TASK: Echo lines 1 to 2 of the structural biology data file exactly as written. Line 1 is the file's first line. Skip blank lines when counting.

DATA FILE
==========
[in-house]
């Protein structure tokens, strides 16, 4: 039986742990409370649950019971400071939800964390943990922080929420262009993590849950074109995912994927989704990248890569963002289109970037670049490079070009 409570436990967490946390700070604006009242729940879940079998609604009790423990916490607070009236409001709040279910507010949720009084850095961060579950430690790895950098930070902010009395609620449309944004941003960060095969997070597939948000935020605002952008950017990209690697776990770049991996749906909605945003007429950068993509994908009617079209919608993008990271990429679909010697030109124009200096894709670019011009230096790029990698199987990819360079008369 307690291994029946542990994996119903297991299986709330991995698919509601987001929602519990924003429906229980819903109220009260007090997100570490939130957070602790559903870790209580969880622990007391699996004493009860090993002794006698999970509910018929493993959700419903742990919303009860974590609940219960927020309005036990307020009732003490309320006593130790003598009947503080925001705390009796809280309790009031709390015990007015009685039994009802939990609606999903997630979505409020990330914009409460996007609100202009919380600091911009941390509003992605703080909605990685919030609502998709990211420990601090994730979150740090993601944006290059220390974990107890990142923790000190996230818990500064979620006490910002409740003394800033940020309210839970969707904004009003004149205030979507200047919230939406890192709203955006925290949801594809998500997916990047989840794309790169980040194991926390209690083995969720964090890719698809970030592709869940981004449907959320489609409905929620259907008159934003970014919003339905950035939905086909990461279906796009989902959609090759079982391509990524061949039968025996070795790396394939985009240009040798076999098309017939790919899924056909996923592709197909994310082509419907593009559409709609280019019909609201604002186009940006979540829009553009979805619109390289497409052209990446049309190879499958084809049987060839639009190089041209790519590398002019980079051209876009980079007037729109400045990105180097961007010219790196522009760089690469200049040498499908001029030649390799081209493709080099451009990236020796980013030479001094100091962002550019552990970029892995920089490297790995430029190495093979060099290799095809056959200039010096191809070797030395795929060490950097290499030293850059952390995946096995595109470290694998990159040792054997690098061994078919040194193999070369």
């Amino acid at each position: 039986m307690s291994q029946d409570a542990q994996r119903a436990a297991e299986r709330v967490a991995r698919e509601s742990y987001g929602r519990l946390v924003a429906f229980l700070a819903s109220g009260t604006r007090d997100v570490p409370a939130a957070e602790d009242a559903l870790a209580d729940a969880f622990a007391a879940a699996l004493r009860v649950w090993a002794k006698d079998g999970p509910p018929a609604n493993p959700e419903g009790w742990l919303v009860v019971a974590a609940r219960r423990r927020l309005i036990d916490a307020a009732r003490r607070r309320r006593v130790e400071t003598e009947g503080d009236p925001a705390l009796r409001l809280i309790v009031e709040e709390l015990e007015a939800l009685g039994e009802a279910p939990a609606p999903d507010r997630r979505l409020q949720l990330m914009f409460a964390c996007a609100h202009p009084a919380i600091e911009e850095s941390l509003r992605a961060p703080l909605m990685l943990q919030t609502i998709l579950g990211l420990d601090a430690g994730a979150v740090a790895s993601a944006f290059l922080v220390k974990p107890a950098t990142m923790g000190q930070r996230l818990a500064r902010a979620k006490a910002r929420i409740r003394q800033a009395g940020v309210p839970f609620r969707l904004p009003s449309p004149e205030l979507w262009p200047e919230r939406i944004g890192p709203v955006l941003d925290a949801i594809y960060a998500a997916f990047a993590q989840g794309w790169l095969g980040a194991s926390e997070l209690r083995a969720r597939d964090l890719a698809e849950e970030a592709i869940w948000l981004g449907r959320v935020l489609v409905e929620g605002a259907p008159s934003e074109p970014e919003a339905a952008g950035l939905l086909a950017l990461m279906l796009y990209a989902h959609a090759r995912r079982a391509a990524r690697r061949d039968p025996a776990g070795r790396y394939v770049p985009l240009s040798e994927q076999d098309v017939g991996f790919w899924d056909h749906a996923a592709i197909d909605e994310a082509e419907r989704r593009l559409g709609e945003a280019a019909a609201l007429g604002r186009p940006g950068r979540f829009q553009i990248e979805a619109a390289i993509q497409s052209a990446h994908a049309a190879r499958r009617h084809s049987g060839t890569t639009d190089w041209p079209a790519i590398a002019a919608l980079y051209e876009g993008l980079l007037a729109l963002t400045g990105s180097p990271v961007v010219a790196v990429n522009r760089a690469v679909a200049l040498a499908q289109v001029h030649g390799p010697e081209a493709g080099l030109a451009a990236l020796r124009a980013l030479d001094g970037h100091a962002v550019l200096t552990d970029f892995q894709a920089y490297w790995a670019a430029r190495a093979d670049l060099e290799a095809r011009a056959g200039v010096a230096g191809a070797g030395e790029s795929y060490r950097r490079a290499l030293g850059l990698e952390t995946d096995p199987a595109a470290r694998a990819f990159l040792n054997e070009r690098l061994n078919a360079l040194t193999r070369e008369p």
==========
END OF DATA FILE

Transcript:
[in-house]
């Protein structure tokens, strides 16, 4: 039986742990409370649950019971400071939800964390943990922080929420262009993590849950074109995912994927989704990248890569963002289109970037670049490079070009 409570436990967490946390700070604006009242729940879940079998609604009790423990916490607070009236409001709040279910507010949720009084850095961060579950430690790895950098930070902010009395609620449309944004941003960060095969997070597939948000935020605002952008950017990209690697776990770049991996749906909605945003007429950068993509994908009617079209919608993008990271990429679909010697030109124009200096894709670019011009230096790029990698199987990819360079008369 307690291994029946542990994996119903297991299986709330991995698919509601987001929602519990924003429906229980819903109220009260007090997100570490939130957070602790559903870790209580969880622990007391699996004493009860090993002794006698999970509910018929493993959700419903742990919303009860974590609940219960927020309005036990307020009732003490309320006593130790003598009947503080925001705390009796809280309790009031709390015990007015009685039994009802939990609606999903997630979505409020990330914009409460996007609100202009919380600091911009941390509003992605703080909605990685919030609502998709990211420990601090994730979150740090993601944006290059220390974990107890990142923790000190996230818990500064979620006490910002409740003394800033940020309210839970969707904004009003004149205030979507200047919230939406890192709203955006925290949801594809998500997916990047989840794309790169980040194991926390209690083995969720964090890719698809970030592709869940981004449907959320489609409905929620259907008159934003970014919003339905950035939905086909990461279906796009989902959609090759079982391509990524061949039968025996070795790396394939985009240009040798076999098309017939790919899924056909996923592709197909994310082509419907593009559409709609280019019909609201604002186009940006979540829009553009979805619109390289497409052209990446049309190879499958084809049987060839639009190089041209790519590398002019980079051209876009980079007037729109400045990105180097961007010219790196522009760089690469200049040498499908001029030649390799081209493709080099451009990236020796980013030479001094100091962002550019552990970029892995920089490297790995430029190495093979060099290799095809056959200039010096191809070797030395795929060490950097290499030293850059952390995946096995595109470290694998990159040792054997690098061994078919040194193999070369």